Top of Skylight


We climbed back down and continued down Feldspar Brook, a difficult trail with lots of water and rocks.  It was very slow going and I was exhausted.  It was only mid-afternoon, and I came to the realization that I was simply no longer in shape for hiking full days anymore.  You can’t just magically hike 8-10 hour days less than a year after extensive hip surgery.  I was basically sleep walking at this point.  We got to a camp spot, and I was ready to sleep.  It was barely dinner time.  We set up the tent and I crawled in and instantly passed out.  I woke up an hour later drooling.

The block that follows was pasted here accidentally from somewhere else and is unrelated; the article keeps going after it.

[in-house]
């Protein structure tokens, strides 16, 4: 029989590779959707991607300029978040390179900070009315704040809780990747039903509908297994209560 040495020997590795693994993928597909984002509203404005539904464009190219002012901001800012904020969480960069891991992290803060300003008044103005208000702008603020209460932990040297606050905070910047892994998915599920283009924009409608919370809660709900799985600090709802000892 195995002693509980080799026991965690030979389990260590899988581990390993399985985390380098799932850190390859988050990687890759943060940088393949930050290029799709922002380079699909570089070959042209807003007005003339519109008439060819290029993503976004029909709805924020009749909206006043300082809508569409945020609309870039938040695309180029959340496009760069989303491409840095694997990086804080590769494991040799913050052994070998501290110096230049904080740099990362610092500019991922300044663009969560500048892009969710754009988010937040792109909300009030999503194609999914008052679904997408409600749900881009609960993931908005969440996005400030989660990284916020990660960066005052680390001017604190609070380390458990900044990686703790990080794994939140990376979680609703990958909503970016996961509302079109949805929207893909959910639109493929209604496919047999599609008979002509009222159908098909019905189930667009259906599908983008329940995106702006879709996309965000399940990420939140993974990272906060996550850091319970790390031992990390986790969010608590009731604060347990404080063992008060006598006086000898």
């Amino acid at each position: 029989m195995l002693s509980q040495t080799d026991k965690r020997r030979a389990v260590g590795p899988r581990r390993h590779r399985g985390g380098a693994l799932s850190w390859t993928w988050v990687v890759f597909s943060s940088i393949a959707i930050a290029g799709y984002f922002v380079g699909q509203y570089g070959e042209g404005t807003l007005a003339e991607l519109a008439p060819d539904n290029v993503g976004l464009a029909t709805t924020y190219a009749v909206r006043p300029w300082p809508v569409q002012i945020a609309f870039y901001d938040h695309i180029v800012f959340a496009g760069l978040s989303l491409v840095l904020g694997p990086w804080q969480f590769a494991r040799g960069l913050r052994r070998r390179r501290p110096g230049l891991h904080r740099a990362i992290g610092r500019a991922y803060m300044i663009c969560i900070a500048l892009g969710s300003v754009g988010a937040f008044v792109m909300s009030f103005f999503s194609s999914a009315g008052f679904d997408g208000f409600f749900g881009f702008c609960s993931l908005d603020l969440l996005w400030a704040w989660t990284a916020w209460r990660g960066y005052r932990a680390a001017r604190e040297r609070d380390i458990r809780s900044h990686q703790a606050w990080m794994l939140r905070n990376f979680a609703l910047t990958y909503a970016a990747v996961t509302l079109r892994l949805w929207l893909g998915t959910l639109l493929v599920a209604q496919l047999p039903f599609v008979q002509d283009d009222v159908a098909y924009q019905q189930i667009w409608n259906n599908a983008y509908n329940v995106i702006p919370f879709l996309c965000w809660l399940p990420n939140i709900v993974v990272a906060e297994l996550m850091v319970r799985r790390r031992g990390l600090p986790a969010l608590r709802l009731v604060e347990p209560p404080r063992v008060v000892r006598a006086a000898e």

In the meantime Dirt Stew decided to investigate the trails from there and told me that in order to lessen our miles for tomorrow (we had a wedding to get to by the next evening), we should probably continue on at least another half mile or mile to the next campsite.  So, we packed up and set out again on the boggy trail towards the next campground.  We got there in less than 20 minutes, and we stopped and looked at our watches.  It was about 7:30pm, so we had another hour before dark.  The next campsite was about 1.8 miles away, and depending on the terrain that could mean anything from less than an hour to over two to get there.  I learned not to make assumptions about hiking speed in the Adirondacks.


One of the ridiculously boggy trails that Dirt Stew investigated while I was sleeping